Lamarcus Aldridge got active on the offensive boards, nabbing 6 for the game along with 4 defensive rebounds for 10 total. His defense was reasonably good, especially considering the scoring prowess of some of the guys he matched up with. He scored at the rim a little but his set offense was jumper-heavy. 5-13 for 11 points.
Greg Oden manned up in this game. He was a monster on the offensive board and always followed with a put-back. He also ran into the deep post and demanded the ball a couple times, padding his scoring. He made himself available tonight better than he has in previous outings. It's like he suddenly remembered he was 7-foot tall and huge. He gave the guards a big target and for the most part they hit it. He also got a couple of massive, demoralizing blocks. His energy and mobility were high. Again, those are going to be the bywords the rest of this season and into next. One thing plaguing him right now is that he's starting to get reputation calls, and not the good kind either. The refs are anticipating fouls from him. This could be a serious long-term problem. Ask Mark Bryant about that sometime. The faster and more energetic Greg looks the fewer fouls he'll get whistled against him. 16 points, 10 rebounds, 3 blocks. Now do it again tomorrow please.
Nicolas Batum: 12 minutes, 2 steals, 2 turnovers. He got a little overwhelmed tonight, which happens upon occasion against big or high-powered opponents.
Sergio Rodriguez got off to a rough start and didn't really recover. He hit a three and had 4 assists but he also had 4 turnovers. The matchups weren't favorable for him tonight.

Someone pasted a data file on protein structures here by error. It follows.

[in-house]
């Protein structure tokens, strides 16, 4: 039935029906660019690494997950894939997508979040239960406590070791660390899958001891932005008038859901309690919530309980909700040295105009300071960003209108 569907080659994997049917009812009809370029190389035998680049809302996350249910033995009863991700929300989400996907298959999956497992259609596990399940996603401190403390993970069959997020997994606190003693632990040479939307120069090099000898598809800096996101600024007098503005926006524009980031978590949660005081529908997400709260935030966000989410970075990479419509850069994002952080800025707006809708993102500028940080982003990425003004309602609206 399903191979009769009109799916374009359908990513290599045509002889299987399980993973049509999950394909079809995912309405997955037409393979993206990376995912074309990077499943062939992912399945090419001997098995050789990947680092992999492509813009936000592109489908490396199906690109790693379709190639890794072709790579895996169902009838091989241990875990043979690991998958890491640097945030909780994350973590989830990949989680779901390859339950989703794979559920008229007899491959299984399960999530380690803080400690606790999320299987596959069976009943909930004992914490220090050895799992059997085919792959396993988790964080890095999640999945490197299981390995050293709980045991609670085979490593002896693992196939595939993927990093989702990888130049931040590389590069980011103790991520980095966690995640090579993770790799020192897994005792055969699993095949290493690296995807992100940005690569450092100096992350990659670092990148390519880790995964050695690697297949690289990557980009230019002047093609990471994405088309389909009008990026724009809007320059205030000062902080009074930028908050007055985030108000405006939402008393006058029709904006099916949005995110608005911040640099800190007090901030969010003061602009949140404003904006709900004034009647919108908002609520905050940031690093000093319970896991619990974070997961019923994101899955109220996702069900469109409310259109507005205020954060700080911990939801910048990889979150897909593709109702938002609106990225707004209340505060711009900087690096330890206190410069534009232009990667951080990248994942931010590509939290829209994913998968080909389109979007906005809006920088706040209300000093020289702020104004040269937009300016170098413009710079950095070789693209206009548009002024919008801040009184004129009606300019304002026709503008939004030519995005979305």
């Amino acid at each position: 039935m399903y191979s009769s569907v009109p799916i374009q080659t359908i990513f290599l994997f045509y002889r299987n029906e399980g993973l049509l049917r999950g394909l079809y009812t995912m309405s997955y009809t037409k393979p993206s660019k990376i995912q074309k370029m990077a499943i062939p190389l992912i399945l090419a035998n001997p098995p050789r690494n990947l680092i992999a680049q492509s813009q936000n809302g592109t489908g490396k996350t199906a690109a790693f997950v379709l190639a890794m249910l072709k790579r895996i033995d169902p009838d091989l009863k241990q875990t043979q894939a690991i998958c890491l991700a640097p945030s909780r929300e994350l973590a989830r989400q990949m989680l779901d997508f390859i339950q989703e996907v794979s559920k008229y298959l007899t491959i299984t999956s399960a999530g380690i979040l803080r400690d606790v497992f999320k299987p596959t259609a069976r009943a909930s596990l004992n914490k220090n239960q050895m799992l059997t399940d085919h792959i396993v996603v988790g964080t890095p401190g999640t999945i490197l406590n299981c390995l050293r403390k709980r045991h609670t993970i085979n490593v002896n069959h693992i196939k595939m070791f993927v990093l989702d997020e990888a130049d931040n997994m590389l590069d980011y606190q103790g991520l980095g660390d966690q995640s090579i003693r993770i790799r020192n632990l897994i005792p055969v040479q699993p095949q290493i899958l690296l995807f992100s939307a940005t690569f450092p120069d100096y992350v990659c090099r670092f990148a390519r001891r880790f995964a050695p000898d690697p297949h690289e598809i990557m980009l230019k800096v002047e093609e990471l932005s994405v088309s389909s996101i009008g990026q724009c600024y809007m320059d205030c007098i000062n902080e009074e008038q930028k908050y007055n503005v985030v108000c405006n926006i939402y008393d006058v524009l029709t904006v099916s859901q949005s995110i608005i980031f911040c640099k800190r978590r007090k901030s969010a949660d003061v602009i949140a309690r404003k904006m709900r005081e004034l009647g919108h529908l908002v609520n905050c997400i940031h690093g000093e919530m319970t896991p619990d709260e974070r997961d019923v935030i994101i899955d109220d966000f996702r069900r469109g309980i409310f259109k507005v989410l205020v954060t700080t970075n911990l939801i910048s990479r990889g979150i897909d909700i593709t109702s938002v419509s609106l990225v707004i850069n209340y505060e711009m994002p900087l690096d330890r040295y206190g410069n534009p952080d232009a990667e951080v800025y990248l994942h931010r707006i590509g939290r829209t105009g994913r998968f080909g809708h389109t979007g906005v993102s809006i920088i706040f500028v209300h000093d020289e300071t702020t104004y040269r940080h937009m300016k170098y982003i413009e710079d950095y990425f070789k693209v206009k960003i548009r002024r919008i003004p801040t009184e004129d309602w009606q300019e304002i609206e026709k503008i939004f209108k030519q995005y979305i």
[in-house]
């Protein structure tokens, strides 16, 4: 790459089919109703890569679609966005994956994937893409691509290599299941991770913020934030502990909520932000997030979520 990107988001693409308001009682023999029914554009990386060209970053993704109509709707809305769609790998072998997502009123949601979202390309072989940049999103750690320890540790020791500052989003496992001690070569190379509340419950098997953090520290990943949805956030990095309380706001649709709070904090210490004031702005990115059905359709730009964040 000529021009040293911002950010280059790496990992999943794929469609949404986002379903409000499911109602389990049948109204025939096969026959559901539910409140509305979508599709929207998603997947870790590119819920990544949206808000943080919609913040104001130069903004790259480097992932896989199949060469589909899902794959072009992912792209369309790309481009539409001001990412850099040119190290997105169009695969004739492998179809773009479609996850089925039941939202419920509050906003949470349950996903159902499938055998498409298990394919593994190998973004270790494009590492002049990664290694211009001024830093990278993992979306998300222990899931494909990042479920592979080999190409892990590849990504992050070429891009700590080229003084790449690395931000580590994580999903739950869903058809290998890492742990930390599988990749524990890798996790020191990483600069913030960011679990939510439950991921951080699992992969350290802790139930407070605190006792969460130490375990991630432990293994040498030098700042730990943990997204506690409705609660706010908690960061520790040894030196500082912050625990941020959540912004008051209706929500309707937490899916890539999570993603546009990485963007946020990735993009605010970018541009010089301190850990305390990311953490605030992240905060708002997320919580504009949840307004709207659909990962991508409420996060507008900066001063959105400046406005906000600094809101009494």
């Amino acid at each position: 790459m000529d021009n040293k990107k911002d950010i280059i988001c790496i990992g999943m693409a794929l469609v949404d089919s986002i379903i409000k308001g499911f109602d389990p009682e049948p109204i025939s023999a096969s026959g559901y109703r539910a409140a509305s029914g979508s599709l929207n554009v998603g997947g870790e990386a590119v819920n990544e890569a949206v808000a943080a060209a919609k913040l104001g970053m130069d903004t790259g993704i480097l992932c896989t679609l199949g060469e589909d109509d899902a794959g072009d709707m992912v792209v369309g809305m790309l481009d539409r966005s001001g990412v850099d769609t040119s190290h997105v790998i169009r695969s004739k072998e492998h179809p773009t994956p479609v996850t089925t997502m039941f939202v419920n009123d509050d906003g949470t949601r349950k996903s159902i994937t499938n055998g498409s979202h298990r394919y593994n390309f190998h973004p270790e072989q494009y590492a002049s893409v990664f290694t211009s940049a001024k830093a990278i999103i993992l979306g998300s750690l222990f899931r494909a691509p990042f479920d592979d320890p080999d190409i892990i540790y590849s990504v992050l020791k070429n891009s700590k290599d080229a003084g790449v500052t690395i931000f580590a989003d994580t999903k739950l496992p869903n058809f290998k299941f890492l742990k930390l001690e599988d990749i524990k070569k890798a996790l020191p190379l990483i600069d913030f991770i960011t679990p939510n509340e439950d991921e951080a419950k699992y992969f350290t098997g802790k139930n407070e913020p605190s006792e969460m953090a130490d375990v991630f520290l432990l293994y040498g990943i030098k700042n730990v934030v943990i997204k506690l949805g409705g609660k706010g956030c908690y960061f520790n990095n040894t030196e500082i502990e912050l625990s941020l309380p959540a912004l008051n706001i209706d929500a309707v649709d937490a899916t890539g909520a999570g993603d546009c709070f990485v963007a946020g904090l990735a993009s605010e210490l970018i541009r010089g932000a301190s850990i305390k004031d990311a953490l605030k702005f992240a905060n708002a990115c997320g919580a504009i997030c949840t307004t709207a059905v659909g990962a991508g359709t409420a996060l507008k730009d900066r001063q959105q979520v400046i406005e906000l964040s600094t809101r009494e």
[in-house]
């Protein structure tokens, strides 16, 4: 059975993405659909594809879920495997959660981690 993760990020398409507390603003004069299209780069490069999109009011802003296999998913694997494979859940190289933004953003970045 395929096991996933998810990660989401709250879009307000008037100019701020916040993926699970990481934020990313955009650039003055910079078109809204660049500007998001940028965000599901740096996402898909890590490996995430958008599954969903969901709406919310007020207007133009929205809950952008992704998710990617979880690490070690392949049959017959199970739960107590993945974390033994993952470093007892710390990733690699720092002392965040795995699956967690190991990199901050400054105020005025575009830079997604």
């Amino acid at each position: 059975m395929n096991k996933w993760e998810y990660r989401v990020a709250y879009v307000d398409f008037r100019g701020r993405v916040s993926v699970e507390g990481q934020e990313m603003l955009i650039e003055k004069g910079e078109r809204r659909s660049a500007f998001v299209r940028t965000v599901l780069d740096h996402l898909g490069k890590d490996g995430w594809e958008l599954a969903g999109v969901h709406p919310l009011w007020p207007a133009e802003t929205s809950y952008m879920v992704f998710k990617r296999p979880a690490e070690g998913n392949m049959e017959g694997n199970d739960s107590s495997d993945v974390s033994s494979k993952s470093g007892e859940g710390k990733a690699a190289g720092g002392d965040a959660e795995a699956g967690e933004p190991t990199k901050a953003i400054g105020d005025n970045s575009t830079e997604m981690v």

Joel Przybilla played the part of Angry Rebounding Man tonight, grabbing 13 in 23 minutes. He also had 2 steals and a block. This was quality basketball.
Jerryd Bayless was a major catalyst for the second half run. Dude has finishes that Steven King hasn't dreamed of. Though Westbrook caused him problems as well he employed the correct antidote, which was to attack the rim like crazy the other way. On the fast break or secondary break and sometimes just in the halfcourt he was a wrecking ball. He also had 8 assists to go with his 12 points.
Rudy Fernandez was another catalyst. His deep stroke was good (3-8 from distance) and he had some nifty passes (4 assists). When a weak defense is on the point of breaking Rudy knows how to shatter it. 4-12 shooting for 13 points, 4 assists, and 3 rebounds.
Travis Outlaw shot 8-15 overall, 3-6 from the three-point arc, and had 21 points, 4 assists, 2 rebounds, and 2 steals in 36 minutes. He couldn't defend them but they couldn't defend him either. It worked out.
Half of the job is done but the break isn't here yet. We need this game in Oakland to truly have a happy vacation. I'd trade anything that Rudy or Brandon do over the weekend for a win in this next game.
Check out WelcometoLoudCity for the OKC point of view.
See the Jersey Contest scores and enter for the Golden State game here.